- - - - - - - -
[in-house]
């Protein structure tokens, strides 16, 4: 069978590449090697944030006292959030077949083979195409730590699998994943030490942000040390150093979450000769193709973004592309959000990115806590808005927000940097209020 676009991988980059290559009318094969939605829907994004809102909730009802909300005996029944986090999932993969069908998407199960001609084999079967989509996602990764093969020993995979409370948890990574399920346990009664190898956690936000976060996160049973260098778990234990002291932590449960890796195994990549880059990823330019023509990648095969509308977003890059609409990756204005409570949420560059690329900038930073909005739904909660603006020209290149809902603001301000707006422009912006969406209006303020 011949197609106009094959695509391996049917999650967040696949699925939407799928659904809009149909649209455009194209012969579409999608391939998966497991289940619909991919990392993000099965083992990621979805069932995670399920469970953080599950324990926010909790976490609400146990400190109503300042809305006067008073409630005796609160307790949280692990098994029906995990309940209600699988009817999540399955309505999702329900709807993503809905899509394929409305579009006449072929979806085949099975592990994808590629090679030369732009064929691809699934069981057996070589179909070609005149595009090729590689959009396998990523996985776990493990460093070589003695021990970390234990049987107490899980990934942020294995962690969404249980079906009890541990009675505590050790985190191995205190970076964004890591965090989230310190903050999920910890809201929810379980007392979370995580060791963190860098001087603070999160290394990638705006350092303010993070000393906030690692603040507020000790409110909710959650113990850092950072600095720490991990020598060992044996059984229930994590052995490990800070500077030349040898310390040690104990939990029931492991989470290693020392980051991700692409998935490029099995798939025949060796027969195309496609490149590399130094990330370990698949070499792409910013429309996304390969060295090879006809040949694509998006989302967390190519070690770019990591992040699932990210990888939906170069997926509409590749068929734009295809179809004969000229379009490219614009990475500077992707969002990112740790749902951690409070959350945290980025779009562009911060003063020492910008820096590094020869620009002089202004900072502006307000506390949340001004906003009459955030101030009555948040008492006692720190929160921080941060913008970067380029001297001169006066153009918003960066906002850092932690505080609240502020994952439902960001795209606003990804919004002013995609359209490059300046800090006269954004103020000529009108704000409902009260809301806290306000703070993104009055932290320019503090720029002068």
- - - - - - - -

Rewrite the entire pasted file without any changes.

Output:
[in-house]
């Protein structure tokens, strides 16, 4: 069978590449090697944030006292959030077949083979195409730590699998994943030490942000040390150093979450000769193709973004592309959000990115806590808005927000940097209020 676009991988980059290559009318094969939605829907994004809102909730009802909300005996029944986090999932993969069908998407199960001609084999079967989509996602990764093969020993995979409370948890990574399920346990009664190898956690936000976060996160049973260098778990234990002291932590449960890796195994990549880059990823330019023509990648095969509308977003890059609409990756204005409570949420560059690329900038930073909005739904909660603006020209290149809902603001301000707006422009912006969406209006303020 011949197609106009094959695509391996049917999650967040696949699925939407799928659904809009149909649209455009194209012969579409999608391939998966497991289940619909991919990392993000099965083992990621979805069932995670399920469970953080599950324990926010909790976490609400146990400190109503300042809305006067008073409630005796609160307790949280692990098994029906995990309940209600699988009817999540399955309505999702329900709807993503809905899509394929409305579009006449072929979806085949099975592990994808590629090679030369732009064929691809699934069981057996070589179909070609005149595009090729590689959009396998990523996985776990493990460093070589003695021990970390234990049987107490899980990934942020294995962690969404249980079906009890541990009675505590050790985190191995205190970076964004890591965090989230310190903050999920910890809201929810379980007392979370995580060791963190860098001087603070999160290394990638705006350092303010993070000393906030690692603040507020000790409110909710959650113990850092950072600095720490991990020598060992044996059984229930994590052995490990800070500077030349040898310390040690104990939990029931492991989470290693020392980051991700692409998935490029099995798939025949060796027969195309496609490149590399130094990330370990698949070499792409910013429309996304390969060295090879006809040949694509998006989302967390190519070690770019990591992040699932990210990888939906170069997926509409590749068929734009295809179809004969000229379009490219614009990475500077992707969002990112740790749902951690409070959350945290980025779009562009911060003063020492910008820096590094020869620009002089202004900072502006307000506390949340001004906003009459955030101030009555948040008492006692720190929160921080941060913008970067380029001297001169006066153009918003960066906002850092932690505080609240502020994952439902960001795209606003990804919004002013995609359209490059300046800090006269954004103020000529009108704000409902009260809301806290306000703070993104009055932290320019503090720029002068």